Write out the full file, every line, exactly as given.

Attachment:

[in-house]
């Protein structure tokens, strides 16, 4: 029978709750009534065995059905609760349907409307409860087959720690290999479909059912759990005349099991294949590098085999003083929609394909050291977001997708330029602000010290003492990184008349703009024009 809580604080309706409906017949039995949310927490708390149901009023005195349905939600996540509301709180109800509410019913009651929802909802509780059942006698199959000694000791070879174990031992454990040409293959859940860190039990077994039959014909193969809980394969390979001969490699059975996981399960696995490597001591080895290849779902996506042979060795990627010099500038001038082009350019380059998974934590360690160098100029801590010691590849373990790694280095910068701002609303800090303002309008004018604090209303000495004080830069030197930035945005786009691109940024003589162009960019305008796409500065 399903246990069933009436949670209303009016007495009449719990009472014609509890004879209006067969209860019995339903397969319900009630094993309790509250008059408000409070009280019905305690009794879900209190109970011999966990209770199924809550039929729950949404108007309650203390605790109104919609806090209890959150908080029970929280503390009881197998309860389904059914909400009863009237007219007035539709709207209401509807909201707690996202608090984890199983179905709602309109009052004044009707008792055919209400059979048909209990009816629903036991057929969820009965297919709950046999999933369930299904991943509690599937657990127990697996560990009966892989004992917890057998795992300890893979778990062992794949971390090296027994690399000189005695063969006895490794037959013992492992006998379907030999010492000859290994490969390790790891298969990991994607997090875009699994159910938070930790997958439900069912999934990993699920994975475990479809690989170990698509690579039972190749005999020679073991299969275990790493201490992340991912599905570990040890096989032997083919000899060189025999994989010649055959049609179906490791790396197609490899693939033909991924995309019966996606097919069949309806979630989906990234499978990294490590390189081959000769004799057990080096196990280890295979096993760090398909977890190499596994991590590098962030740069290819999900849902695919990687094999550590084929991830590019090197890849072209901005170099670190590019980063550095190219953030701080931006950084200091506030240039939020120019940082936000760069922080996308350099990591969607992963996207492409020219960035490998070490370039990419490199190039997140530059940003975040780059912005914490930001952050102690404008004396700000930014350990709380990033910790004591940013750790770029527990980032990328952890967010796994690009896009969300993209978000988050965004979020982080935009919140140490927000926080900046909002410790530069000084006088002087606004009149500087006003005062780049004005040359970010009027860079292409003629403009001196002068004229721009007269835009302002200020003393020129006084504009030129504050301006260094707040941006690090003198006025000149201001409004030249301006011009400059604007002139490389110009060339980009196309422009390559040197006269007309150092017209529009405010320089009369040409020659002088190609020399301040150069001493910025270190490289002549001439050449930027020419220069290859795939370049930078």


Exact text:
[in-house]
């Protein structure tokens, strides 16, 4: 029978709750009534065995059905609760349907409307409860087959720690290999479909059912759990005349099991294949590098085999003083929609394909050291977001997708330029602000010290003492990184008349703009024009 809580604080309706409906017949039995949310927490708390149901009023005195349905939600996540509301709180109800509410019913009651929802909802509780059942006698199959000694000791070879174990031992454990040409293959859940860190039990077994039959014909193969809980394969390979001969490699059975996981399960696995490597001591080895290849779902996506042979060795990627010099500038001038082009350019380059998974934590360690160098100029801590010691590849373990790694280095910068701002609303800090303002309008004018604090209303000495004080830069030197930035945005786009691109940024003589162009960019305008796409500065 399903246990069933009436949670209303009016007495009449719990009472014609509890004879209006067969209860019995339903397969319900009630094993309790509250008059408000409070009280019905305690009794879900209190109970011999966990209770199924809550039929729950949404108007309650203390605790109104919609806090209890959150908080029970929280503390009881197998309860389904059914909400009863009237007219007035539709709207209401509807909201707690996202608090984890199983179905709602309109009052004044009707008792055919209400059979048909209990009816629903036991057929969820009965297919709950046999999933369930299904991943509690599937657990127990697996560990009966892989004992917890057998795992300890893979778990062992794949971390090296027994690399000189005695063969006895490794037959013992492992006998379907030999010492000859290994490969390790790891298969990991994607997090875009699994159910938070930790997958439900069912999934990993699920994975475990479809690989170990698509690579039972190749005999020679073991299969275990790493201490992340991912599905570990040890096989032997083919000899060189025999994989010649055959049609179906490791790396197609490899693939033909991924995309019966996606097919069949309806979630989906990234499978990294490590390189081959000769004799057990080096196990280890295979096993760090398909977890190499596994991590590098962030740069290819999900849902695919990687094999550590084929991830590019090197890849072209901005170099670190590019980063550095190219953030701080931006950084200091506030240039939020120019940082936000760069922080996308350099990591969607992963996207492409020219960035490998070490370039990419490199190039997140530059940003975040780059912005914490930001952050102690404008004396700000930014350990709380990033910790004591940013750790770029527990980032990328952890967010796994690009896009969300993209978000988050965004979020982080935009919140140490927000926080900046909002410790530069000084006088002087606004009149500087006003005062780049004005040359970010009027860079292409003629403009001196002068004229721009007269835009302002200020003393020129006084504009030129504050301006260094707040941006690090003198006025000149201001409004030249301006011009400059604007002139490389110009060339980009196309422009390559040197006269007309150092017209529009405010320089009369040409020659002088190609020399301040150069001493910025270190490289002549001439050449930027020419220069290859795939370049930078």